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Struct Variables in C

Grouping Variables Together

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This is the fifth tutorial in the series Online C Tutorial for beginners and is about struct variables. The Online C Tutorial.

This is a rewriting of the original C tutorials into single page bite size tutorials which can usually be run on either codepad.org or ideone.com.

Structs in C

Previously we've used variables either individually or in arrays as in

int numshiups = 10;
float accounts[20];

But what if we wish to group a collection of diverse variables into one? Examples where this would prove useful include:

  • Payroll Record- name, department, salary etc..
  • A spaceship in a game. Mass, crew, acceleration, capacity...
  • A room in a dungeon game. It's got doors, description, treasures, monsters...

There are many more. Almost all programming languages have something similar (except Basic!). So how do we define and use structs?

#include <stdio.h>

struct starship {
    char * name;
    char * type;
    int numphasers;
    int numphotontorps;
    int crewsize;
};

int main (int argc, char * args[]) {
    struct starship enterprise = {"Enterprise D", "NCC 1701", 5, 25, 428 };
    printf("Ship's name is %s",enterprise.name) ;
    return 0; }

When run, the output is:

Ship's name is Enterprise D

This example lumps together two C strings and three ints into a type called starship. When you declare an instance of this struct type, the C compiler expects the word struct in front of the declaration. You can add the word const in front to make it immutable. Any attempt to change the fields of a const starship field will fail.

Arrays and Structs

To remind you; the previous tutorial was all about arrays.

C expressions and statements are compiled through a method called recursive descent. In a nutshell, this means that variable declarations can use different data types, so it's quite possible to have a type that has a struct containing an array of something. You could then declare an array of these structs that contain arrays etc.

If we create a fleet struct that has a name and up to 100 starships then declare an array of ten fleets, it will look something like this:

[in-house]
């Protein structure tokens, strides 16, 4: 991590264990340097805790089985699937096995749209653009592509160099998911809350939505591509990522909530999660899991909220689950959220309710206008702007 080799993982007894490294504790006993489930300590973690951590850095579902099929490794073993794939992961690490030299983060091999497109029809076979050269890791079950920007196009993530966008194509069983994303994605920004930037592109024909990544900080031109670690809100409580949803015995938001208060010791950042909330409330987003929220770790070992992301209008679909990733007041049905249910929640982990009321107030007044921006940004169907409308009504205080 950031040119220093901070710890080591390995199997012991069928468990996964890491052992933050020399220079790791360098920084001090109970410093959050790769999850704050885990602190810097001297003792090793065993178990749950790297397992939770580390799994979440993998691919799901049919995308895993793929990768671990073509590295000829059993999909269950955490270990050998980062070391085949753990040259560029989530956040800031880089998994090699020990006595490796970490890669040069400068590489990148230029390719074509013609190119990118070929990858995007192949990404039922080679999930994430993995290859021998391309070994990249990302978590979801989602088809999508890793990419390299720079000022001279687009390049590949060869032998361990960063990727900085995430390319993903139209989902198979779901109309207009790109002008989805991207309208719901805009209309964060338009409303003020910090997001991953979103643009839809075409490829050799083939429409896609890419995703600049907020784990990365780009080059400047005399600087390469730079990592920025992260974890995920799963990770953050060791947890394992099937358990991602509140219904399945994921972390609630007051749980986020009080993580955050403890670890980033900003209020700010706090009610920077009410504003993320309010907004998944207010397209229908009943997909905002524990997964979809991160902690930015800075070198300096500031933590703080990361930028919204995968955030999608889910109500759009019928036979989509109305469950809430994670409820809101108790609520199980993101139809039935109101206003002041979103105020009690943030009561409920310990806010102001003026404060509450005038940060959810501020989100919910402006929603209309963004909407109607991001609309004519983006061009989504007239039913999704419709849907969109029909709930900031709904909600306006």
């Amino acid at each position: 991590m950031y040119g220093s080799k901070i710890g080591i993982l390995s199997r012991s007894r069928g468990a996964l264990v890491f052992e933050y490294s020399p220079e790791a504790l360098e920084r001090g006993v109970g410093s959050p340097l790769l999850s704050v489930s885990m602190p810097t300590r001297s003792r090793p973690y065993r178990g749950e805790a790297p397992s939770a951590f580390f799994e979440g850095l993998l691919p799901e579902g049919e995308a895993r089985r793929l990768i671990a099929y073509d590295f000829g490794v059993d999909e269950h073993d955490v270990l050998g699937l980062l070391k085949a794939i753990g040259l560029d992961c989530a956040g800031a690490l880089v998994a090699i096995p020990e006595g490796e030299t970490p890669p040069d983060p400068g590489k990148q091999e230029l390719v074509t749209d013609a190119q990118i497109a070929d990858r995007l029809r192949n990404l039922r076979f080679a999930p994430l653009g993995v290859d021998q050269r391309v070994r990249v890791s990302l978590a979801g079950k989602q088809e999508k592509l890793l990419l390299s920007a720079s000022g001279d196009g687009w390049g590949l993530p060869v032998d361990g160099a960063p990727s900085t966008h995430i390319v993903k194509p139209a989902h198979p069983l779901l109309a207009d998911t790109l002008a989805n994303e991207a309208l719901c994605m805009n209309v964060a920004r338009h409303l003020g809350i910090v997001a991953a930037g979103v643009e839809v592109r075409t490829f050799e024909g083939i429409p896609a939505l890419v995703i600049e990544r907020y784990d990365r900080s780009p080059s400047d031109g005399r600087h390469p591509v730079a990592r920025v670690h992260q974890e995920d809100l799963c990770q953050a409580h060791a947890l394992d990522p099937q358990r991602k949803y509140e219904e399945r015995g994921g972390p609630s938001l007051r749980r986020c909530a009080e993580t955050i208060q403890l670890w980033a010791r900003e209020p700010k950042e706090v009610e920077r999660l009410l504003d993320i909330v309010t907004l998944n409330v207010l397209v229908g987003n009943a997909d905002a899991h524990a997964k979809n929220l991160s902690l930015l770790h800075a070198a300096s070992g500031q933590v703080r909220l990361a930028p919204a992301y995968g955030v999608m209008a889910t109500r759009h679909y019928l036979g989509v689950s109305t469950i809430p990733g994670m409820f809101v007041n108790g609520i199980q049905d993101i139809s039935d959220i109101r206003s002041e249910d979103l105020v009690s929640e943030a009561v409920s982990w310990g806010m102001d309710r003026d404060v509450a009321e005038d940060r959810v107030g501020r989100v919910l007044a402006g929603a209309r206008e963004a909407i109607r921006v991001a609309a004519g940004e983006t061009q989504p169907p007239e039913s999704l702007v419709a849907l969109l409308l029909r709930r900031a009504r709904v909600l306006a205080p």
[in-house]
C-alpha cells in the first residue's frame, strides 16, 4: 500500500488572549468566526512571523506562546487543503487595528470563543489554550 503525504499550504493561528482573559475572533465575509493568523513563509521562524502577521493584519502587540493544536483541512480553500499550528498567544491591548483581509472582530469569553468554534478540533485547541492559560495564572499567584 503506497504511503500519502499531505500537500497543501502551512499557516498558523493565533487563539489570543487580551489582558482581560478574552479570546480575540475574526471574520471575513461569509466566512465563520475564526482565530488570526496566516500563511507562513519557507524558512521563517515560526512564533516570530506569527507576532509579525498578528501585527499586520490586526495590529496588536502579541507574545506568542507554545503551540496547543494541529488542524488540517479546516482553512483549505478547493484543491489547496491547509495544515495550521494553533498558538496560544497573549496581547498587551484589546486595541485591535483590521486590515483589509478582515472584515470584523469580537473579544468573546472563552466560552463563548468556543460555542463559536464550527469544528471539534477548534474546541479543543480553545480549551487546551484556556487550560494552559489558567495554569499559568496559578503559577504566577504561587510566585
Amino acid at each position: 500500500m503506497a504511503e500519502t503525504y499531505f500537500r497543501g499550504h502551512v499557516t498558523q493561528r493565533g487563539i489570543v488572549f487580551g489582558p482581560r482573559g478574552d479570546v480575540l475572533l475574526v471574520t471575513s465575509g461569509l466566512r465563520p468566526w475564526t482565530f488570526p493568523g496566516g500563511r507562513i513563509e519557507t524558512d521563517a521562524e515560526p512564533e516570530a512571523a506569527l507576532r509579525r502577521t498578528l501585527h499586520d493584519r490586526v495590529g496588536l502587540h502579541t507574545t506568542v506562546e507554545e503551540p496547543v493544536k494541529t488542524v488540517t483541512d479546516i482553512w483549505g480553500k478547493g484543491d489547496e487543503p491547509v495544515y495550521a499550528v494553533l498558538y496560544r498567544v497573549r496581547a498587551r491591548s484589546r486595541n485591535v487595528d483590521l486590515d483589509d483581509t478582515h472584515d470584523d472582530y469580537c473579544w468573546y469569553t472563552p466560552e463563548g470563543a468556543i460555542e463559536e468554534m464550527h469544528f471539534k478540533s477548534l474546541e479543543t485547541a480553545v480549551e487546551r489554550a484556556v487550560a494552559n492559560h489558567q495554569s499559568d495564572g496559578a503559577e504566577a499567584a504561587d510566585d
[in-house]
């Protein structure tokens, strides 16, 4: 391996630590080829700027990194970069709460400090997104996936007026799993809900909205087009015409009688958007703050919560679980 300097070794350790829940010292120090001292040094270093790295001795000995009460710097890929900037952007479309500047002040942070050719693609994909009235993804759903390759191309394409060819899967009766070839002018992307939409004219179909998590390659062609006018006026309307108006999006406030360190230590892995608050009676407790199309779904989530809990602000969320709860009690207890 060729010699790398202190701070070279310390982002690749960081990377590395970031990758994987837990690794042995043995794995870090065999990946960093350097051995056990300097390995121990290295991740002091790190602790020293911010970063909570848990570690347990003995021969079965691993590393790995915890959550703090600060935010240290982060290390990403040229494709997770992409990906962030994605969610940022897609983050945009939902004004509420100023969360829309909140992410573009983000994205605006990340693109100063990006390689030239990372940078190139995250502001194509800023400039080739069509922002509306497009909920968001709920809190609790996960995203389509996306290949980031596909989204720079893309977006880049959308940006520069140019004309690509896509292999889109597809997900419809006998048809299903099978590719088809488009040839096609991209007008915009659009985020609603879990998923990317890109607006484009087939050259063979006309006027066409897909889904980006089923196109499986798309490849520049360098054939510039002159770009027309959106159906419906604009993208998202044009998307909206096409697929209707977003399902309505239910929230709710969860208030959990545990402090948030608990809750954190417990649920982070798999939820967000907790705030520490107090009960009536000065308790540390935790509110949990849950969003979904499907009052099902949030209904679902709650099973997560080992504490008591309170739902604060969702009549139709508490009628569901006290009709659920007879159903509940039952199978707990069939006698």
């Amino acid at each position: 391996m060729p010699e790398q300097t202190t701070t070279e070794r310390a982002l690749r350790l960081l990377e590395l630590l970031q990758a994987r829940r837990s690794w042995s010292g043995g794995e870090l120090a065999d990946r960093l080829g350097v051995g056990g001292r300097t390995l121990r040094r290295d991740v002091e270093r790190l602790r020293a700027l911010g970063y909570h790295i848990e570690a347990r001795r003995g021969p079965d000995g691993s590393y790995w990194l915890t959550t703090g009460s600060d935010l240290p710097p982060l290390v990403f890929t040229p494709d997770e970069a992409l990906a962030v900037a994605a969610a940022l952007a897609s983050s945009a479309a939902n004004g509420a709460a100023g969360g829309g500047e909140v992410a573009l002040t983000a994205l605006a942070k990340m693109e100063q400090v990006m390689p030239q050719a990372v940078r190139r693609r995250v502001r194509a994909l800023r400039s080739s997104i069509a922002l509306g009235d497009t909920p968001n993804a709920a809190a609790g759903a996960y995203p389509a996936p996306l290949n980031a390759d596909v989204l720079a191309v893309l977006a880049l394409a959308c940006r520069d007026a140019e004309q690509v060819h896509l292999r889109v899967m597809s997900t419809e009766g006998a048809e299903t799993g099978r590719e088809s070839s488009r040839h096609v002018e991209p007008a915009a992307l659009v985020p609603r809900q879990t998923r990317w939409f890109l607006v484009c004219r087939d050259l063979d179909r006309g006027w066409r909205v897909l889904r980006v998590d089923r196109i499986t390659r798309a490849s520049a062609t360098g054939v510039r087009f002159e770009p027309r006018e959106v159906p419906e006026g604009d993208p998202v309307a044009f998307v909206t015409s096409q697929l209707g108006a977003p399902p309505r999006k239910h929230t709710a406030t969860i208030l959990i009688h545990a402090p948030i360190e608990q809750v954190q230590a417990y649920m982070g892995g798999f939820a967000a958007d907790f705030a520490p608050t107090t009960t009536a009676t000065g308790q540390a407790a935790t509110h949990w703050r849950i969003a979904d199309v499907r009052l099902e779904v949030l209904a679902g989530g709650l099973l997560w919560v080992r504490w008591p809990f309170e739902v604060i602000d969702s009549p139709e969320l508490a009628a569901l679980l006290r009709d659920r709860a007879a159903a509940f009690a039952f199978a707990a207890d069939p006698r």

struct fleet {
    char * name;
    struct starship ships[100];
};

struct fleet fleets[10];

The full code for this, and copying the enterprise to ship[0] in fleet[0] is this:

#include <stdio.h>

struct starship {
    char * name;
    char * type;
    int numphasers;
    int numphotontorps;
    int crewsize;
};

struct fleet {
    char * name;
    struct starship ships[100];
};

struct fleet fleets[10];

int main (int argc, char * args[]) {
    struct starship enterprise = {"Enterprise D", "NCC 1701", 5, 25, 428 };
    fleets[0].name="First fleet";
    fleets[0].ships[0]= enterprise;

    printf("Ship's type is %s",fleets[0].ships[0].type) ;
    return 0;
}

And running this outputs:

Ship's type is NCC 1701

In that example, none of the other ships in fleet[0] or any in any other fleet has any valid data. It's your responsibility to correctly initialise data in structs and in any variable.

Try to think of the struct as a variable in itself. So we can have an instance of a starship or of a fleet. Getting the right data structure is a key point in developing software to solve a problem.

Accessing Fields in Structs

I prefer to call the individual variables that make up as struct as fields of that struct. If there is a name for the struct variable then you can access the fields by the dot notation.

For instance in the first example, the numphasers field in the starship struct is set to 5 in Enterprise.

You can change it with code like this:

enterprise.numphasers = 10;

A handy feature of C is the ability to copy structs through simple assignment as the line in the second example showed:

fleets[0].ships[0]= enterprise;

However this contains a potentially nasty bug as assignment like this just copies the memory. Let's take a look under the hood first.

Add this line to the second exaple, just after the first printf.

printf("\n\rSize of Enterprise = %d Sizeof Fleets = %d",sizeof(enterprise),sizeof(fleets));

Compiling and running as 32 bit, this line outputs:

Size of Enterprise = 20 Sizeof Fleets = 20040

The starship struct contains five fields, each 4 bytes in size and two of these are C-Strings which are each a pointer to an array of text followed by a terminating 0 value.

By doing a simple assignment, we made a shallow copy of the two strings. So now both the enterprise variable and fleets[0].ships[0] contain pointers to the same strings.

In the Visual Studio debugger I examined both enterprise and fleets[0].ships[0] and the values (of the pointer) for name and type in both structs are shown to be identical.

enterprise {name=0x00f85750 "Enterprise D" type=0x00f857d0 "NCC 1701" numphasers=5 ...}
fleets[0].ships[0] 0x00f874c4 {name=0x00f85750 "Enterprise D" type=0x00f857d0 "NCC 1701" numphasers=5 ...}

If any string operations were done on these fields in fleets[0].starships[0] then it would also affect the strings in enterprise as well.

That's it for structs though we'll revisit them in the next few tutorials when I start looking at pointers.

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